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Lloyd Lofthouse is the award-winning author of My Splendid Concubine [3rd edition]. When you love a Chinese woman, you marry her family and culture too. This is the lusty love story Sir Robert Hart did not want the world to discover.

Finalist in Fiction & Literature – Historical Fiction
The National “Best Books 2010″ Awards

Low-Res_E-book_cover_MSC_July_24_2013

Honorable Mentions in General Fiction
2012 San Francisco Book Festival
2012 New York Book Festival
2012 London Book Festival
2009 Los Angeles Book Festival
2009 Hollywood Book Festival

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China’s Last Great Famine: Part 6 of 6

March 22, 2015

It’s no secret that millions of rural people starved to death in China during the famine of 1959 – 1960, but it was a “great” tragedy caused by a complex series of circumstances and blunders—it was not a deliberate mass murder ordered by Mao or the CCP.

In addition, the actual number of deaths was significantly lower than what has been claimed in the West.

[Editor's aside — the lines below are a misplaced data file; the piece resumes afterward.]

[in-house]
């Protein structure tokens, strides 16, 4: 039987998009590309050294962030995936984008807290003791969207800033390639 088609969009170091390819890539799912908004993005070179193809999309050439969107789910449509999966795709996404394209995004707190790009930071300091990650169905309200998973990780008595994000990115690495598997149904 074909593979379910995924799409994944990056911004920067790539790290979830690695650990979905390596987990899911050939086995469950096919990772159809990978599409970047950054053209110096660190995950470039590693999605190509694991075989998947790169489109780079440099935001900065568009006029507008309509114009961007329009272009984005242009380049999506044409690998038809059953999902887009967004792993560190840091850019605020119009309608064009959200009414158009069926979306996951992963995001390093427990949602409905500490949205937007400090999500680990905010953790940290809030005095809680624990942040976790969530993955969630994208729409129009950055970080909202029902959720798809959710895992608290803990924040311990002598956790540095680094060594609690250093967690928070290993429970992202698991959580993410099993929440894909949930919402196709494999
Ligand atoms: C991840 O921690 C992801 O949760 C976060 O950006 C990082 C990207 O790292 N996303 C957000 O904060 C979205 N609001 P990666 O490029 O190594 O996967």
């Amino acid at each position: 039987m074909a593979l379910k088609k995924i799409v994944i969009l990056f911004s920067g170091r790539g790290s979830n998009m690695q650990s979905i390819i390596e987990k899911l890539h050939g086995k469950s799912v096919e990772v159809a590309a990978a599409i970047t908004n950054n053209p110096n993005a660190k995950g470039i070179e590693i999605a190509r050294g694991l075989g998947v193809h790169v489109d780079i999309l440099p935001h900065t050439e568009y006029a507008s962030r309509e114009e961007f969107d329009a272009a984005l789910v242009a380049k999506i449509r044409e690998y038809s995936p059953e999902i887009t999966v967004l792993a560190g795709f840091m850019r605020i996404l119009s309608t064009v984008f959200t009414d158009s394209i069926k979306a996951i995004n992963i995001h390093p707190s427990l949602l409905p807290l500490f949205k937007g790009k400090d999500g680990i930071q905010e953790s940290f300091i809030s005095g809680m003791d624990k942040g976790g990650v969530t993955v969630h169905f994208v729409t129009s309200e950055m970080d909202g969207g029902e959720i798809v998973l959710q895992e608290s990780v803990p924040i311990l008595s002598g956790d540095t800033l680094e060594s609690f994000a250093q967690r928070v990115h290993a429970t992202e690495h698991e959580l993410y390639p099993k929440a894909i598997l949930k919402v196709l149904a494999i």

The CCP’s lofty goal was to prove to the world that the Party ruled China successfully by boosting crop yields and industrial output.

Another reason the CCP set such unrealistic goals for the five-year plan that contributed to the tragedy that was Great Leap Forward was because of Taiwan, which was recognized by the world as the official government of China and still held its seat in the United Nations.

It wouldn’t be until 1971 that the U.N. recognized the People’s Republic of China instead, and the United States wouldn’t switch diplomatic relations with China from Taipei to Beijing until 1979, finally recognizing the Communist Party as the legitimate ruler of China.